Trees shade our homes, add beauty to our communities and countryside, and protect biodiversity by providing food and habitat for birds and animals. Trees are natural air filters - taking in carbon dioxide and releasing oxygen. Trees protect sources of drinking water by preventing soil erosion.
Trees absorb and store greenhouse gases from the atmosphere as they grow, making them an essential tool in Ontario's fight against climate change.
It’s no coincidence then that neighbourhoods with the most trees are those with the highest property values. Keeping in mind that half the urban area in cities is either paved over or covered with buildings, it’s no surprise trees make a street, district, or indeed, an entire city, highly desirable.
And nowhere are we talking about the sort of architectural use of trees that enlivens so many European cities. That costs money and requires a commitment of decades, even centuries. But to wander the streets of, say, Paris is to be reminded of the huge role trees can play on the urban landscape.
Urban Trees And Their Benefits
Trees are considered a form of “green infrastructure” providing many benefits to urban dwellers:
Facts about Trees
• Two thirds of Ontario, an area totaling 71.1 million hectares, is covered by forests - a land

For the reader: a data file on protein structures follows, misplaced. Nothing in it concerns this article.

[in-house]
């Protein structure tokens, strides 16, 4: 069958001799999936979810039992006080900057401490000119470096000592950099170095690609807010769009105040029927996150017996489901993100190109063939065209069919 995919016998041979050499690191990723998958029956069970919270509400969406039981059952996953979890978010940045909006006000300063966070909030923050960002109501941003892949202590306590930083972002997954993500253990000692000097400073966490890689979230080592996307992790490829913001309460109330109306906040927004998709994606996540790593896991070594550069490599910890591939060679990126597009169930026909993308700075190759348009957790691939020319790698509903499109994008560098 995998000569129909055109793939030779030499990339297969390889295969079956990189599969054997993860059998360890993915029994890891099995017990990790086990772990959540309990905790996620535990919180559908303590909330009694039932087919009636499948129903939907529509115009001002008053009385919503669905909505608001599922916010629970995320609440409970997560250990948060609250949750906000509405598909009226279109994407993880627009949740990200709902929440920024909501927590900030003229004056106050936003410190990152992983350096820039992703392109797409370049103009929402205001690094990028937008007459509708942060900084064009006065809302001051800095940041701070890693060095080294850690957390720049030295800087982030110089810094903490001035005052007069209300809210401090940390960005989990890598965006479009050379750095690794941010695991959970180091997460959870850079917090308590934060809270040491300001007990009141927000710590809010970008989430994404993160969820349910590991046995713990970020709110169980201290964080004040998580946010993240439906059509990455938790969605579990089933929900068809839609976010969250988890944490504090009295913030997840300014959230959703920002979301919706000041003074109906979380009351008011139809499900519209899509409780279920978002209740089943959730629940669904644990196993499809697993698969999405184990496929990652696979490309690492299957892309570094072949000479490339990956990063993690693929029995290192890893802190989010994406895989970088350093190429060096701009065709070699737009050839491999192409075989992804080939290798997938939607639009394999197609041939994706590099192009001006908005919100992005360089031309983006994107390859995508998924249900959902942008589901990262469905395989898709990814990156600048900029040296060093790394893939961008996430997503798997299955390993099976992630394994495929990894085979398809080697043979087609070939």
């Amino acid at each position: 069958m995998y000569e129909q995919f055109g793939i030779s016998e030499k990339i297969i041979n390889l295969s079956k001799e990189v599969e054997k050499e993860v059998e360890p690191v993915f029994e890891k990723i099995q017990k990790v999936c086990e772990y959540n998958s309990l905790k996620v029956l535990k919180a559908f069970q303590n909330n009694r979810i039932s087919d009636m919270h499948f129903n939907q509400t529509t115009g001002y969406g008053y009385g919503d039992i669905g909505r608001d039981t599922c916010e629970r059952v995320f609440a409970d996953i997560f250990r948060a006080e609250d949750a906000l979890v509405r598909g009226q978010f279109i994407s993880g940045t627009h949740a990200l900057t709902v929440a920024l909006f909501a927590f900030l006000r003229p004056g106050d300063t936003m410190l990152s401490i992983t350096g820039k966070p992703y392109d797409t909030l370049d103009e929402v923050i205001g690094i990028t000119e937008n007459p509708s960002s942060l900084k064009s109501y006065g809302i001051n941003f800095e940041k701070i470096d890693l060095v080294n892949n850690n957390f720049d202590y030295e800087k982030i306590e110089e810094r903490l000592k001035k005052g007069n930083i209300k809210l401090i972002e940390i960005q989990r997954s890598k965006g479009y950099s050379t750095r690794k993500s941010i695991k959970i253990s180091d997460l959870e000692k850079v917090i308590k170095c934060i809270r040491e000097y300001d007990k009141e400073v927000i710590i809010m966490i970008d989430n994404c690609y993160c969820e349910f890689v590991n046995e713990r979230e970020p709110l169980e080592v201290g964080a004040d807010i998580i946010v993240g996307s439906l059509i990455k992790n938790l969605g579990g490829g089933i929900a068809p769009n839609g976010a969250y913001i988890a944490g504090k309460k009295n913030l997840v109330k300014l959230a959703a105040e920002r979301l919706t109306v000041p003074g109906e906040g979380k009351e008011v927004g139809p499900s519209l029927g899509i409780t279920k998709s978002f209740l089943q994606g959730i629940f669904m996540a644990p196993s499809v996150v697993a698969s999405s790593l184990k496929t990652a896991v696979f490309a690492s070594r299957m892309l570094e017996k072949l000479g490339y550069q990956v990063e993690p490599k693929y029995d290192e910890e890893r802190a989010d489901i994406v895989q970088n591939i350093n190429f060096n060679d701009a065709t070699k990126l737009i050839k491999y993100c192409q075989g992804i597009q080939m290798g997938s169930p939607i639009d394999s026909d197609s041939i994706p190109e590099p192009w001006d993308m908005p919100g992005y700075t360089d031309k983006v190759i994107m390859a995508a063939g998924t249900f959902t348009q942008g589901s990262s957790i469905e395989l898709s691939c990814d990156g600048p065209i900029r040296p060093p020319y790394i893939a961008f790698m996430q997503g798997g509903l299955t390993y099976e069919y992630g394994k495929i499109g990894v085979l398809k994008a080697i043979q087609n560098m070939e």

area equivalent in size to Germany, Italy and the Netherlands combined.
Our forests can absorb a staggering 425 million tonnes of carbon dioxide each year.
And since carbon dioxide is a greenhouse gas, that's good for our climate.
• Trees reduce air conditioning needs by up to 30 per cent by providing shade for homes
• Ancient cedars over 1,500 years old can be found growing on the Niagara Escarpment.
• Ontario's official tree, the eastern white pine, is the tallest tree species in eastern
North America, reaching heights greater than 30 metres.
• Black spruce is the most common tree in Ontario, making up more than 37 per cent
of the province's growing stock.
We can all contribute to a healthy natural environment by planting trees. Before planting, it's important to research a variety of tree species, or talk to an expert, to find out which trees grow best in your part of the province.
Ontario Tree Guide: http://www.mnr.gov.on.ca/groups/lr/@mnr/@climatechange/documents/document/276611.pdf
Source: http://www.mnr.gov.on.ca/en/Business/ClimateChange/2ColumnSubPage/STDPROD_086474.html , http://www.thestar.com/news/gta/2013/05/17/urban_tree_canopy_makes_toronto_livable_hume.html. http://www.kelowna.ca/CM/page940.aspx